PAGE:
WSR 21-01-187
PROPOSED RULES
DEPARTMENT OF
FISH AND WILDLIFE
[Order 20-265—Filed December 21, 2020, 4:12 p.m.]
Original Notice.
Preproposal statement of inquiry was filed as WSR 20-21-058 on October 14, 2020.
Title of Rule and Other Identifying Information: WAC 220-610-010 Wildlife classified as endangered species.
Hearing Location(s): On January 28-30, 2021, at 8 a.m., webinar. This meeting will take place by webinar. The public may participate in the meeting. Visit our website at http://wdfw.wa.gov/about/commisssion/meetings [https://wdfw.wa.gov/about/commission/meetings] or contact the commission office at 360-902-2267 or commission@dfw.wa.gov for instructions on how to join the meeting.
Date of Intended Adoption: February 12, 2021.
Submit Written Comments to: Wildlife Program, P.O. Box 43200, Olympia, WA 98504, email rules.coordinator@dfw.wa.gov, fax 360-902-2162, rule comments https://www.surveymonkey.com/r/VesperSparrow, State Environmental Policy Act comments email SEPADesk2@dfw.wa.gov, by January 19, 2021.
Assistance for Persons with Disabilities: Contact Dolores Noyes, phone 360-902-2346, TTY 360-902-2207, email dolores.noyes@dfw.wa.gov, by January 21, 2020 [2021].
Purpose of the Proposal and Its Anticipated Effects, Including Any Changes in Existing Rules: We are proposing to classify the Oregon vesper sparrow as endangered in the state of Washington under WAC 220-610-010. Anticipated effects include the additional regulation and enforcement of wildlife classified as endangered identified in RCW 77.15.120. The Washington department of fish and wildlife (WDFW) will initiate work on a recovery plan for the species according to WAC 220-610-110.
Reasons Supporting Proposal: The estimated population of Oregon vesper sparrows in Washington is approximately three hundred birds, with most (~75%) of them on a single site, Joint Base Lewis-McChord's 91st Division Prairie. There have been several recent local extirpations at sites that supported a few pairs, the remaining sites with a few pairs are at great risk, and there has been no recent establishment of populations at sites with remnant prairie or savannah or with ongoing restoration.
The factors of habitat loss and degradation that historically precipitated population declines continue, but populations are now likely affected by demographic and genetic factors related to their small numbers (e.g., isolation of subpopulations, reduced genetic variability, and greater susceptibility to stochastic events). Nest predation has a greater impact in fragmented habitat, and seeds coated with neonicotinoid pesticides may be affecting Washington birds during migration and at wintering sites. Land use and disturbance activities are variable and sometimes intense during the breeding season depending on the site; thus, potentially negatively affecting reproductive success and putting small populations at extreme risk of extirpation.
Research recently initiated on limiting factors will provide essential direction for appropriate conservation actions. However, given the extremely small population size in Washington, the majority of that population at one location, the many recent local extirpations or near-extirpations, and a variety of habitat, disturbance, and potentially demographic factors that continue to negatively affect them, it is recommended that Oregon vesper sparrow be classified as an endangered species in Washington.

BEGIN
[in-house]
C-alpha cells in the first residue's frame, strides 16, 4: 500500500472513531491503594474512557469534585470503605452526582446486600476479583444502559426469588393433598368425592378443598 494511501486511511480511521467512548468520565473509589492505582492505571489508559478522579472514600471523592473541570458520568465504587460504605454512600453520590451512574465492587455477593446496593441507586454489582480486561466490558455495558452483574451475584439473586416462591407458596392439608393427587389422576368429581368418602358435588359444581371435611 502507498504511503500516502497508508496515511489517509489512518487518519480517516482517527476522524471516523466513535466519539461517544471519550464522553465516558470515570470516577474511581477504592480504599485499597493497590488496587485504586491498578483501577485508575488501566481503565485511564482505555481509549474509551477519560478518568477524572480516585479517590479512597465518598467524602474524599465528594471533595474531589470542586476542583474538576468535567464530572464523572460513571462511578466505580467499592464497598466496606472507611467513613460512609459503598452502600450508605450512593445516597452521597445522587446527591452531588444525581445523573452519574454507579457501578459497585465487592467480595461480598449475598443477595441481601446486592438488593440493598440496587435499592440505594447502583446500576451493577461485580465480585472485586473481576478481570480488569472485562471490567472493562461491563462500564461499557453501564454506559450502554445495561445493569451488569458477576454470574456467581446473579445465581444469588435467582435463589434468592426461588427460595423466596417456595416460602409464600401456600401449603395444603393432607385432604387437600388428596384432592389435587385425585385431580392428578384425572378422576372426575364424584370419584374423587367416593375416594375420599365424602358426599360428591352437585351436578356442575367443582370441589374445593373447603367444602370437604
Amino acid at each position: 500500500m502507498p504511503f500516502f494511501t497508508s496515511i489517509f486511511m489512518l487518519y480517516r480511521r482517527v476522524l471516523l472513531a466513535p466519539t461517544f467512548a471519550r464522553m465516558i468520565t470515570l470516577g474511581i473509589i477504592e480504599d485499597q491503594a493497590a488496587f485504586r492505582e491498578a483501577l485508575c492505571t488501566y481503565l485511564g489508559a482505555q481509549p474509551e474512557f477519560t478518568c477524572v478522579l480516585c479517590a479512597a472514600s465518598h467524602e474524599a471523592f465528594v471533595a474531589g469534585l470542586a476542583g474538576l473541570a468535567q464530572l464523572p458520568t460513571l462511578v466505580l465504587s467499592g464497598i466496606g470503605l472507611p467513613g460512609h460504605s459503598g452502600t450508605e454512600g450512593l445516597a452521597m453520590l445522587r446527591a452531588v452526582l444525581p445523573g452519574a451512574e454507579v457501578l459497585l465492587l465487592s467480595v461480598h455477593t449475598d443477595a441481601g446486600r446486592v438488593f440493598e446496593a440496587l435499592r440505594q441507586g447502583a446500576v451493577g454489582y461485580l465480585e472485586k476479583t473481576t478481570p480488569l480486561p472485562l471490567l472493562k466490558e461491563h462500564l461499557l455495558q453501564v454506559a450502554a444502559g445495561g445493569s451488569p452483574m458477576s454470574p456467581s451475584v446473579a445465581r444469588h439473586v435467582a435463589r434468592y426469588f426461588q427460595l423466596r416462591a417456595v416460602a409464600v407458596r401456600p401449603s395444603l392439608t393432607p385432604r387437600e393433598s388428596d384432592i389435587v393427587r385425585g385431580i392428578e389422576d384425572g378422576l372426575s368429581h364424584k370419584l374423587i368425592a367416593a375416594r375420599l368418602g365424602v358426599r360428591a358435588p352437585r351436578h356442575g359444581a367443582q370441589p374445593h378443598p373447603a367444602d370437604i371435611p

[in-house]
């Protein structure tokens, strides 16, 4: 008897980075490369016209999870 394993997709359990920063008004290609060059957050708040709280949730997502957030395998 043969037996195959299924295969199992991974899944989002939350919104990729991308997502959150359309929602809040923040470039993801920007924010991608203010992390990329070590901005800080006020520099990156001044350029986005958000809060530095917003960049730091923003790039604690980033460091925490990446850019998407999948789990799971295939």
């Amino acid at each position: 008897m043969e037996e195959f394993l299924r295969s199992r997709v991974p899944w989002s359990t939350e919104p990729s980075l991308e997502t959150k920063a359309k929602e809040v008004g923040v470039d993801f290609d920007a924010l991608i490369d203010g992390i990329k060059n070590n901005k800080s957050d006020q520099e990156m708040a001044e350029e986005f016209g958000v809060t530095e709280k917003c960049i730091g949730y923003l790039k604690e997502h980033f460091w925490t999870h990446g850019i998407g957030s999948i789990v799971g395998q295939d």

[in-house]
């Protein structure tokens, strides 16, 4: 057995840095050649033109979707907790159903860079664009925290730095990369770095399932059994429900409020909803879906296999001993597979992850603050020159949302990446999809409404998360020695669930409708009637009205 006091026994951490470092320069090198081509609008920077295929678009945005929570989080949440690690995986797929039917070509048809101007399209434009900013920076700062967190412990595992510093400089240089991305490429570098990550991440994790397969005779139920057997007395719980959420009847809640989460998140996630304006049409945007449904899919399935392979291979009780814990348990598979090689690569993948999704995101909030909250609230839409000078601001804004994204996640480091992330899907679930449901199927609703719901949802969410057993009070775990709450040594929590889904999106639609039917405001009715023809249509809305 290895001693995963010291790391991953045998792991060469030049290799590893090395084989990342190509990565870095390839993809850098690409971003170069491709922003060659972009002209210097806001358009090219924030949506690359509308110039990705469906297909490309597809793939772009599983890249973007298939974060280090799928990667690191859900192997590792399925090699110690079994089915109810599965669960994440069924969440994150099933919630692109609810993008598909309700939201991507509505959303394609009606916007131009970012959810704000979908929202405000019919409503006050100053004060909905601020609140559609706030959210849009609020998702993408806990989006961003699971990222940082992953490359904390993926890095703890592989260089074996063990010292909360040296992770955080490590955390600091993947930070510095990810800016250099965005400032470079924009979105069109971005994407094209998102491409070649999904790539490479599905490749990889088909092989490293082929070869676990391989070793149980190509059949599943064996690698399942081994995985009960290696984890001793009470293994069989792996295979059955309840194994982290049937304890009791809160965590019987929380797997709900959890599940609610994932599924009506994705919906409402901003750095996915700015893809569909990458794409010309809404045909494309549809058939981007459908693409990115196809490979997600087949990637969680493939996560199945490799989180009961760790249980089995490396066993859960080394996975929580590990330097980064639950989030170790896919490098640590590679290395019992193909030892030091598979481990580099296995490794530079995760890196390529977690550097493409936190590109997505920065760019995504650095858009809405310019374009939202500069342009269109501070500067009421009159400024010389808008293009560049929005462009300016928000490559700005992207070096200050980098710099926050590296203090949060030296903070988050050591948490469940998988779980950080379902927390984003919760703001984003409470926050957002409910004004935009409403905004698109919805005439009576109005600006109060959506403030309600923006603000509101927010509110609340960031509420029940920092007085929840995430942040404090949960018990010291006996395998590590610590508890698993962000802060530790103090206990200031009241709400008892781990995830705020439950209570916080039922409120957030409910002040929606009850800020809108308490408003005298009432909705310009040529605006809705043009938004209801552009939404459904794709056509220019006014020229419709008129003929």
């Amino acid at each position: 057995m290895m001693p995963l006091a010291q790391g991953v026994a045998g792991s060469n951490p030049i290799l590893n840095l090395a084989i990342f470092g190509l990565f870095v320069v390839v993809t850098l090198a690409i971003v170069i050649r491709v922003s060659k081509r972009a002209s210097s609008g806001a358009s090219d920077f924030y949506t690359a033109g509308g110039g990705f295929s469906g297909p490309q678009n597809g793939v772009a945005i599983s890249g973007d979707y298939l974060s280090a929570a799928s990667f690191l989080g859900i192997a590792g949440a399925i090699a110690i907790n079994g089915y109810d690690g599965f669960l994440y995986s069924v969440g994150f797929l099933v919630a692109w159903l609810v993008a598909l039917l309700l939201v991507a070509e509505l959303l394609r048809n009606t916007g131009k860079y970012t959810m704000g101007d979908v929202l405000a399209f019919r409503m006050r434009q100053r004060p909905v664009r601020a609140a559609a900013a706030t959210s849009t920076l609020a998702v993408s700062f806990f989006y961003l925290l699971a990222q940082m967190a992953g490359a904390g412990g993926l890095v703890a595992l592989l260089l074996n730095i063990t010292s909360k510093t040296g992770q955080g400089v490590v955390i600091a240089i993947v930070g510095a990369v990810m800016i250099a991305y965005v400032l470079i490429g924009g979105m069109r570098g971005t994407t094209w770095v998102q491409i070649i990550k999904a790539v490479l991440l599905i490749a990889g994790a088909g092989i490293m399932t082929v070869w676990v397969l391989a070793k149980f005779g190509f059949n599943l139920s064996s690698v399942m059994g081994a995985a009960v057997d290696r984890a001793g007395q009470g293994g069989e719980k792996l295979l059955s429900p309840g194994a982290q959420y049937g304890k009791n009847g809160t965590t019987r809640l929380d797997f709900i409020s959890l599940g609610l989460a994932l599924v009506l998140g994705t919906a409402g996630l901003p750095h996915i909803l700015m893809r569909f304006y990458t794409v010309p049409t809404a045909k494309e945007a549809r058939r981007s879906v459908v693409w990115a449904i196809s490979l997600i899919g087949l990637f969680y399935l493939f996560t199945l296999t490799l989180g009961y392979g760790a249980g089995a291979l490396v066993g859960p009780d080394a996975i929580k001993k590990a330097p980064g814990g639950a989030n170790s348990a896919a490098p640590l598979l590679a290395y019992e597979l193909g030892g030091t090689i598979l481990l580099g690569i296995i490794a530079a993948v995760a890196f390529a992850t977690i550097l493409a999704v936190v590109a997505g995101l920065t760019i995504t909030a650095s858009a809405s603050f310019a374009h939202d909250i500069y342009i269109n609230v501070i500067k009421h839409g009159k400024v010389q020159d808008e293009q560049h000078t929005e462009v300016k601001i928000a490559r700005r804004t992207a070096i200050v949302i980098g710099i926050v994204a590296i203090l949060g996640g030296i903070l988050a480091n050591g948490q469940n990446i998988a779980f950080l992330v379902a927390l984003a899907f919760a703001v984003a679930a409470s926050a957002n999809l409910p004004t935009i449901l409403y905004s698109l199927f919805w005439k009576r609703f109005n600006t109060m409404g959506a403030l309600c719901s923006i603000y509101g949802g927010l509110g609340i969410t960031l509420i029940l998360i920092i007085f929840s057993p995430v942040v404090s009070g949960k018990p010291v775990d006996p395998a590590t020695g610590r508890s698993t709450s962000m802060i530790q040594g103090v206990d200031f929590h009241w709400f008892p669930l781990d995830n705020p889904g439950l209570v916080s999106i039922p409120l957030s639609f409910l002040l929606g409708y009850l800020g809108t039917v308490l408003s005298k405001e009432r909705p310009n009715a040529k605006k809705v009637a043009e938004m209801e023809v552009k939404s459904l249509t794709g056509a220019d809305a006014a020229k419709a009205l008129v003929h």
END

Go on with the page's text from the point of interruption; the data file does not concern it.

Statutory Authority for Adoption: RCW 77.04.012, 77.04.013, 77.04.055, and 77.12.020.
Statute Being Implemented: RCW 77.04.012, 77.04.013, 77.04.055, and 77.12.020.
Rule is not necessitated by federal law, federal or state court decision.
Name of Proponent: WDFW, governmental.
Name of Agency Personnel Responsible for Drafting and Implementation: Eric Gardner, 1111 Washington Street S.E., Olympia, WA 98501, 360-902-2515; and Enforcement: Steve Bear, 1111 Washington Street S.E., Olympia, WA 98501, 360-902-2373.
A school district fiscal impact statement is not required under RCW 28A.305.135.
A cost-benefit analysis is not required under RCW 34.05.328.
This rule proposal, or portions of the proposal, is exempt from requirements of the Regulatory Fairness Act because the proposal:
Is exempt under RCW 19.85.025(3) as the rules relate only to internal governmental operations that are not subject to violation by a nongovernment party.
December 21, 2020
Ben Power
Rules Coordinator
AMENDATORY SECTION(Amending WSR 19-13-013, filed 6/7/19, effective 7/8/19)
WAC 220-610-010Wildlife classified as endangered species.
Endangered species include:
Common Name
Scientific Name
Oregon vesper sparrow
Pooecetes gramineus affinis
pygmy rabbit
Brachylagus idahoensis
fisher
Pekania pennanti
gray wolf
Canis lupus
grizzly bear
Ursus arctos
killer whale
Orcinus orca
sei whale
Balaenoptera borealis
fin whale
Balaenoptera physalus
blue whale
Balaenoptera musculus
humpback whale
Megaptera novaeangliae
North Pacific right whale
Eubalaena japonica
sperm whale
Physeter macrocephalus
Columbian white-tailed
deer
Odocoileus virginianus leucurus
woodland caribou
Rangifer tarandus caribou
Columbian sharp-tailed grouse
Tympanuchus phasianellus columbianus
sandhill crane
Grus canadensis
snowy plover
Charadrius nivosus
upland sandpiper
Bartramia longicauda
spotted owl
Strix occidentalis
western pond turtle
Clemmys marmorata
leatherback sea turtle
Dermochelys coriacea
mardon skipper
Polites mardon
Oregon silverspot
butterfly
Speyeria zerene hippolyta
Oregon spotted frog
Rana pretiosa
northern leopard frog
Rana pipiens
Taylor's checkerspot
Euphydryas editha taylori
Streaked horned lark
Eremophila alpestris strigata
Tufted puffin
Fratercula cirrhata
North American lynx
Lynx canadensis
marbled murrelet
Brachyramphus marmoratus
Loggerhead sea turtle
Caretta caretta
Yellow-billed cuckoo
Coccyzus americanus
Pinto abalone
Haliotis kamtschatkana